Medical journals have attempted to deal with this difficulty by endorsing standards for reporting of study results, such as the Consolidated Standards of Reporting Trials (CONSORT) checklist [3]. Despite these efforts, it has been shown that study data are inconsistently reported; missing evidence is a substantial problem and one of the greatest threats to the validity of results from a systematic review and meta-analysis [46]. Authors of systematic reviews, therefore, have to contact authors of the original studies to attempt to obtain the relevant data for their analysis. However, authors of the original studies may be unwilling or unable to share their data [7] and hence, systematic review authors may have to exclude these studies from the meta-analysis. This inability to obtain data occurs frequently, and it might occur for a variety of reasons. For example, the original study authors may worry that a re-analysis might show an error or a pattern they missed [8], they may have limited publication rights for the data as a study sponsor owns them [9], they may have moved to a different university and lost the data, or the data might be old and saved in an inaccessible storage device [10].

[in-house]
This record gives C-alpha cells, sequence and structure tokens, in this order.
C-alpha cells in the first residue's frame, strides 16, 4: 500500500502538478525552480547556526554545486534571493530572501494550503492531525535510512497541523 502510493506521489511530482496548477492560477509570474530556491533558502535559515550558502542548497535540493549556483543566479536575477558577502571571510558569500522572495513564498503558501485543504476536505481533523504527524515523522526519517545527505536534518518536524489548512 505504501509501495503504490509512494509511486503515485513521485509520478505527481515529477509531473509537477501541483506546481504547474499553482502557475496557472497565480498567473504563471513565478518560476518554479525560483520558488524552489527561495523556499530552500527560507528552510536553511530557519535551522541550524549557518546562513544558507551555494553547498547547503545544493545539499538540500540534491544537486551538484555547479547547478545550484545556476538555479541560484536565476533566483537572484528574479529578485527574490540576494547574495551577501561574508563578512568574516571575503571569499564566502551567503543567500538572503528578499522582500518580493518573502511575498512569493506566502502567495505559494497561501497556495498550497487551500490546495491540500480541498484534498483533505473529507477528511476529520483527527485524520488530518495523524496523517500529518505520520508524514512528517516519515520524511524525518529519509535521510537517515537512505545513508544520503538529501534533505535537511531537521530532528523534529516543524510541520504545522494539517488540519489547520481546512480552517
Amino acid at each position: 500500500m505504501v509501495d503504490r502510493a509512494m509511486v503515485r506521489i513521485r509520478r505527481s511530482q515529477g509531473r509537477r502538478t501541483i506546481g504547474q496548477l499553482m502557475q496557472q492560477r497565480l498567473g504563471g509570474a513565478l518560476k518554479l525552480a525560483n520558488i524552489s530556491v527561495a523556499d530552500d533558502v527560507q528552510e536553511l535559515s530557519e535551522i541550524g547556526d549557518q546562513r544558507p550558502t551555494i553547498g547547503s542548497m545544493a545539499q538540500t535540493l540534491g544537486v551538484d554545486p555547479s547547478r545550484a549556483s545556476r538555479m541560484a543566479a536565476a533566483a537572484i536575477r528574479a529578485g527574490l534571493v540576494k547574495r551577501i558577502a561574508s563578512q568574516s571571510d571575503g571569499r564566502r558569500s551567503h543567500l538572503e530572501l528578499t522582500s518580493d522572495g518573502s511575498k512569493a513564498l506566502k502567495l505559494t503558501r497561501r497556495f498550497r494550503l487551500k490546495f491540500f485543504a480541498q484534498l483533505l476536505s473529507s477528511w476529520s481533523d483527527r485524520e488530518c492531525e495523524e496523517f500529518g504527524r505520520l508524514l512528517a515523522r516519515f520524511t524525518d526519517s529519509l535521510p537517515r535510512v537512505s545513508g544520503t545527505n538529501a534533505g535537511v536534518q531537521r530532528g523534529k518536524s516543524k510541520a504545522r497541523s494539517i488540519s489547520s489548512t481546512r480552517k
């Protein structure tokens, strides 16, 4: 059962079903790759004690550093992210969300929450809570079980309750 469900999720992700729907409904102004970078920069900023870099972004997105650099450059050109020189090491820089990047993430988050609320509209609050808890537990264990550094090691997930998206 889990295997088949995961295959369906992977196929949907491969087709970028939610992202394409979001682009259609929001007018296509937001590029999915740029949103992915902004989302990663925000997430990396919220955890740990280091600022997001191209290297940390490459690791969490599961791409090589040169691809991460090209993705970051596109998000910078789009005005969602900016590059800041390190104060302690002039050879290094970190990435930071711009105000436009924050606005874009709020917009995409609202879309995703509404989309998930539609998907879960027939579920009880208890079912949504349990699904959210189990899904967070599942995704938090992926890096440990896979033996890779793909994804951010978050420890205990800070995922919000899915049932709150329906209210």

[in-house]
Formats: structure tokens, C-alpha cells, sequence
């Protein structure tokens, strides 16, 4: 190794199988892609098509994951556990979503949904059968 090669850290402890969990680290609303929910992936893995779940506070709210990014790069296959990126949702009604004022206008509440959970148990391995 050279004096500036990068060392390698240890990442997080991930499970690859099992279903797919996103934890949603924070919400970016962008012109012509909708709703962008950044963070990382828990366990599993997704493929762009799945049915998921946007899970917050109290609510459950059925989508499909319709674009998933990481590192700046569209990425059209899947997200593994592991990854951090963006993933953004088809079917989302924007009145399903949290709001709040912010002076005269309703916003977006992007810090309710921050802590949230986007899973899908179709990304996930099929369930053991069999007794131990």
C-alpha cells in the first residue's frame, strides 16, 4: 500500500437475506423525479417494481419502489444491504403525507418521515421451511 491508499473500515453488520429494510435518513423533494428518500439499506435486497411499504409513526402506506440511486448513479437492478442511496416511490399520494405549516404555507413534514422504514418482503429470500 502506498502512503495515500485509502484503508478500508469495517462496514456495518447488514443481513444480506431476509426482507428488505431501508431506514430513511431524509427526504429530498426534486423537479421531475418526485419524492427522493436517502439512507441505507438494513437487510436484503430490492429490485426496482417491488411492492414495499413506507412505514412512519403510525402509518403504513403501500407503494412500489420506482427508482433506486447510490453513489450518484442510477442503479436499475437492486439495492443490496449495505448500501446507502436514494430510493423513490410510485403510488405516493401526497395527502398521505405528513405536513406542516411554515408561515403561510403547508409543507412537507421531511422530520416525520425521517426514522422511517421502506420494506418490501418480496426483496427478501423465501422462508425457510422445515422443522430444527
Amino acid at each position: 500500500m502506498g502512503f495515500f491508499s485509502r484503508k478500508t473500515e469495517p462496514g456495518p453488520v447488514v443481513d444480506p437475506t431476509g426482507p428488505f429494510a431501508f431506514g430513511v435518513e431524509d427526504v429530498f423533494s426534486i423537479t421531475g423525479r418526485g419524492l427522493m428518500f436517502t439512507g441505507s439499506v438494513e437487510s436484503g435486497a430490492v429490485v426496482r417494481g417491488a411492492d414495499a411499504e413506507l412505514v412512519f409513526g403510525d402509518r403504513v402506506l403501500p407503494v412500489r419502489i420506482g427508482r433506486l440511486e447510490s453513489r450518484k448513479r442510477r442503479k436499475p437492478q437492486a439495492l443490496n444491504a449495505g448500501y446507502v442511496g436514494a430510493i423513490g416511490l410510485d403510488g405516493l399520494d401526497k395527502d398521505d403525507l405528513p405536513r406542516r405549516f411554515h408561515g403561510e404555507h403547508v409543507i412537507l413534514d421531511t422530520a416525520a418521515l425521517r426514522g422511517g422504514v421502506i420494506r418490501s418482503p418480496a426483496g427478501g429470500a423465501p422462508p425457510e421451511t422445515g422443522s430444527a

Meta-analysis can be conducted using individual patient data (IPD) (data from each individual participant enrolled in each included trial) and/or aggregated data (summary point estimates from all participants enrolled in each included trial). Meta-analysis of IPD is considered the “gold standard” approach [11] for meta-analysis, in part because it provides the opportunity to explore differences in treatment effects across different subgroups. These subgroups might include subsets of patients, such as males and females, or subsets of studies, such as those conducted in different geographical locations [12]. Knowledge about the effectiveness of interventions in different subgroups is particularly important for decision- making. To date, there has been an increase in the frequency of published IPD meta-analyses [13], but authors of these studies (or data managers) may have to devote a lot of time and effort to obtain and prepare the IPD in the required format [14]. For instance, a previously conducted IPD meta-analysis of 19 studies included four research coordinators (who invested between 5 and 20 % of their full time) required 2088 hours of data management and more than 1000 emails between research coordinators and the data managers [15]. A main barrier to undertaking an IPD meta-analysis is that study authors usually report aggregated data, and IPD can only be obtained by contacting the original study authors for information that they did not include in their reports. Although there is a strong movement to share anonymized IPD from randomized controlled trials (RCTs) [1619], this has not yet been well-established and the cooperation of the original study authors is crucial for providing the data in a usable format and answering queries about their data. For example, a recent planned IPD meta-analysis failed to be conducted, as the majority of the primary study authors did not share their data [20]. Given that obtaining IPD is important but also time-consuming, efforts need to be undertaken to understand how to optimize this process. Although previous studies have shown that financial incentives may improve response rates in survey requests [2124], to the best of our knowledge there are no studies evaluating whether a financial incentive may facilitate the retrieval of IPD from authors of studies that are eligible for a systematic review.